ASP: A Model in Search of a Market

Application service providers (ASPs) promote the appealing simplicity of resolving a complex quandary in a single stroke. They know that companies question investing the time and money to buy and install software that might be obsolete or inadequate for users' needs before the enterprise-wide rollout can be completed. And how can IT professionals convince users to embrace new software when every upgrade seems to bring as many headaches as benefits, especially in the beginning of the upgrade cycle?

ASPs had the solution: software sold as a service instead of a product. Companies could have the latest, greatest software at a fraction of the price and cut support costs as well. Hey, this isn't really a new idea—you've heard of time-sharing and outsourcing, haven't you? The only difference is that ASPs would share software instead of hardware.

But the ASPs' plans haven't worked out. According to a study by Organization and Technology Research (OTR), a European think tank and consulting group, the ASP market will actually shrink by 60 percent to less than $874.1 million by 2004 rather than grow into a multibillion dollar market by that time, as the most optimistic forecasts contend.

The organization's survey of 150 companies in the United States and Europe suggests that the ASP model won't succeed. Many companies simply don't want ASP services, and for good reason. For small and midsized enterprises, the potential savings of moving to an ASP model are small at best, and in many cases, probably theoretical.

But an exclusive analysis of data provided by reveals another problem: ASPs have defined their market area too broadly. Companies that call themselves ASPs offer services in dramatically different software segments. Graph 1 shows percentages of ASPs that offer or intend to offer services in enterprise-process applications, information-process, and individual-process applications.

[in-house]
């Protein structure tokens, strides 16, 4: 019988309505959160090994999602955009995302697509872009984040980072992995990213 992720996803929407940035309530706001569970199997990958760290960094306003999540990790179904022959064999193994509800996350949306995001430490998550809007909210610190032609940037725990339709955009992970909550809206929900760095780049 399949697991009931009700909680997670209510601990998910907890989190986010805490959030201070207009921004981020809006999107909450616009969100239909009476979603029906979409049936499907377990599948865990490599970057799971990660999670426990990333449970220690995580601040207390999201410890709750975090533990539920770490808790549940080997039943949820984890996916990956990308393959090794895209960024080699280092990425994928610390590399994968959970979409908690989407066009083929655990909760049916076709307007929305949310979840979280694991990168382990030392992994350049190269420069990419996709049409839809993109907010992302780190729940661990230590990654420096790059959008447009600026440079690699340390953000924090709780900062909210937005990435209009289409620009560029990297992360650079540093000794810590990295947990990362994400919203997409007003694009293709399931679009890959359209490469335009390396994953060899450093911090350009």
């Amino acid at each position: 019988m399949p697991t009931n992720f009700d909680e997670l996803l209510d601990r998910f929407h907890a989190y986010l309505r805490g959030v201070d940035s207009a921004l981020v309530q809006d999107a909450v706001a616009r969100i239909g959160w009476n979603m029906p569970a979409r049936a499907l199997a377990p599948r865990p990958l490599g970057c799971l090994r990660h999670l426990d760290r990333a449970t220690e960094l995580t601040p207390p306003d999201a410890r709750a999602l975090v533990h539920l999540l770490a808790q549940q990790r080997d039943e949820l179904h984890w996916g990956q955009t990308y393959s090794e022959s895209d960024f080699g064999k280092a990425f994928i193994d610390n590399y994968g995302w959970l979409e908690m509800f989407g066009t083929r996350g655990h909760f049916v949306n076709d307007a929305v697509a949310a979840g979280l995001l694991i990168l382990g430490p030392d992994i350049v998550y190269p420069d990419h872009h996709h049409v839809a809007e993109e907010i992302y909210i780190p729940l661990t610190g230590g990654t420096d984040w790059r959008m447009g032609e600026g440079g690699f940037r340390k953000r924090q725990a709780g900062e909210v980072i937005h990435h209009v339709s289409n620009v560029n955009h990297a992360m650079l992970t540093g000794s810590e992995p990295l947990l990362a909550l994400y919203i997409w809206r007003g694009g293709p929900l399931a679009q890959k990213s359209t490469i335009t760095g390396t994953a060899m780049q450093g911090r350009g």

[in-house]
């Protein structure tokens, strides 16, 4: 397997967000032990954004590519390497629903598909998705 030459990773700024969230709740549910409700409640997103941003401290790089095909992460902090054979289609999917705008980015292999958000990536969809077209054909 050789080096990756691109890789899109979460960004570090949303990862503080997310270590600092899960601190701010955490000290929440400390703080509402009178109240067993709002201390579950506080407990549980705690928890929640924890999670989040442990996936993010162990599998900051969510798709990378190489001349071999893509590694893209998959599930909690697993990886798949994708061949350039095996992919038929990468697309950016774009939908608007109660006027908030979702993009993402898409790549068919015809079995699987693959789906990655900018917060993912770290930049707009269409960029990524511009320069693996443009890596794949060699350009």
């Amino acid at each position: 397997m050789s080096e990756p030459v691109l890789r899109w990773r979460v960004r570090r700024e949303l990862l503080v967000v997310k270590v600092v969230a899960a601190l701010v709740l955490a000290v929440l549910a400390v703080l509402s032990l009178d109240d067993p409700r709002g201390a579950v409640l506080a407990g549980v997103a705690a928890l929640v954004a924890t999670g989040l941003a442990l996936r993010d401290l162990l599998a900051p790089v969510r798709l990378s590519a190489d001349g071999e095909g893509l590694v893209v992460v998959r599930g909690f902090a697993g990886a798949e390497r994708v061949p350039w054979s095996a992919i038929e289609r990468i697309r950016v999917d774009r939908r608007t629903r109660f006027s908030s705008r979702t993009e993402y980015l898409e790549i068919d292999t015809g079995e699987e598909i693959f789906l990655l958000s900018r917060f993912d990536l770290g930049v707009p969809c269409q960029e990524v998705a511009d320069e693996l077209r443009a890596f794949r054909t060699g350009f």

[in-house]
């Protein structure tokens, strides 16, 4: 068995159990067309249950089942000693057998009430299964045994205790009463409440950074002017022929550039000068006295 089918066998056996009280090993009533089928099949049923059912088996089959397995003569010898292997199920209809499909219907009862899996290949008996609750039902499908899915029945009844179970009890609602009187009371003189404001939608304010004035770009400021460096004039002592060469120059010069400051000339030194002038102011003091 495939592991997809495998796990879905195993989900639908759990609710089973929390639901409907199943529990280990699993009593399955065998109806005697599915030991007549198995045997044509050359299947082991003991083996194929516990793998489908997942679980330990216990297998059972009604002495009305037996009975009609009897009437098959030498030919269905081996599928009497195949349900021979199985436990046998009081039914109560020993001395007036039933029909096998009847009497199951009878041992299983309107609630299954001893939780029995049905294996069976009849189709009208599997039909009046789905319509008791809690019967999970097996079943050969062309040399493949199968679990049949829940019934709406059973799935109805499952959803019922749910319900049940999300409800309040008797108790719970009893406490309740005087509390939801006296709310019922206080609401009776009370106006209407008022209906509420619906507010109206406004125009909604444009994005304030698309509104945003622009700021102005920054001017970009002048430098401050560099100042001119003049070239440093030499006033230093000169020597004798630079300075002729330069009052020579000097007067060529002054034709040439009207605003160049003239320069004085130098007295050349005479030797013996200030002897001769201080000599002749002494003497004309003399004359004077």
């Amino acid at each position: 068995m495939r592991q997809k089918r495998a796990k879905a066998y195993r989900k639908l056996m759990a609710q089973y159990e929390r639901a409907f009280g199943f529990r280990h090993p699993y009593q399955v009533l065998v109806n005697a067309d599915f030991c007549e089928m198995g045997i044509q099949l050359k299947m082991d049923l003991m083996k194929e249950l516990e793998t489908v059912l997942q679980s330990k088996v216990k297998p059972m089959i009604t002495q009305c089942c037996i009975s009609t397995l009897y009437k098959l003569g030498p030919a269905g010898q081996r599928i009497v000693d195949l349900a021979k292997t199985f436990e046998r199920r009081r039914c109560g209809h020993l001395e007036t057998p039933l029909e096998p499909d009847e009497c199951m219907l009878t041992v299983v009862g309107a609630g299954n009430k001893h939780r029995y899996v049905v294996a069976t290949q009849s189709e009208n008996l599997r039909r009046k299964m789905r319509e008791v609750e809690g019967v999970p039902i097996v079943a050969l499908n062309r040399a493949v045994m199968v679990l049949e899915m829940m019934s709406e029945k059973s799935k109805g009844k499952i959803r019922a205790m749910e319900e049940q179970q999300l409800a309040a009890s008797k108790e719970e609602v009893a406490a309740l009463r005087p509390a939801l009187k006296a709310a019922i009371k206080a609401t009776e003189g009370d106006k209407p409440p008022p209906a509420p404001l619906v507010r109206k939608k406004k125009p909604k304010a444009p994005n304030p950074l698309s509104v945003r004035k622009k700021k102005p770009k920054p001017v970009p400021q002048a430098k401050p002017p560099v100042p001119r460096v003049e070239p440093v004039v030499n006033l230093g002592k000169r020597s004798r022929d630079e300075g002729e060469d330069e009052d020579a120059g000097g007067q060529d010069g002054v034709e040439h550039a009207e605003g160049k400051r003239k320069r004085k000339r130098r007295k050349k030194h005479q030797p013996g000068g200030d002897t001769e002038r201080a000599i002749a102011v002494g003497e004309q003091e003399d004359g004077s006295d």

ASPs' most popular area is information-process applications: data mining, Web hosting, storage, simple e-commerce (basic transaction services), and complex e-commerce (transaction services and supply-chain management). Graph 2 shows the breakdown of ASP service plans in this area.

The numbers further show that simple e-commerce piques the most interest, followed by Web hosting and complex e-commerce. This configuration makes sense—most corporations are new to e-commerce and Web hosting. These often labor-intensive functions can easily be conducted remotely.

Graphs 3 and 4 reveal the breakdown of intent in the other two broad application areas. Graph 3 reflects the intentions of ASPs in enterprise-process applications: enterprise resource planning (ERP), customer relationship management (CRM), human resources management (HRM), and related applications.

Except for CRM, ASPs don't enthusiastically embrace this area, nor should they. ERP and HRM were well-established enterprise applications before the Internet grabbed the corporate mindshare it has today. Moreover, successfully implementing these applications often requires re-engineering business processes, increasing the risk of relying on a third party for software services.

Graph 4 shows ASP intentions to provide individual-process applications: desktop productivity tools, collaboration tools, email, and graphics. ASPs show less interest in these areas than in the information-process space, with the notable exception of email.

ASPs have marketed themselves as all things to all companies, and now that approach has become troublesome. Indeed, some folks in the industry want to jettison the term ASP in favor of xSP, in which the customer fills in the x. Others seek to develop a more specific nomenclature—promoting the term "commerce service provider," for example.

The greatest areas of opportunity, both for ASPs and companies interested in ASP benefits, appear to be applications created by the Internet—email and e-commerce. Attempts to integrate the Internet into existing applications look far less hopeful.

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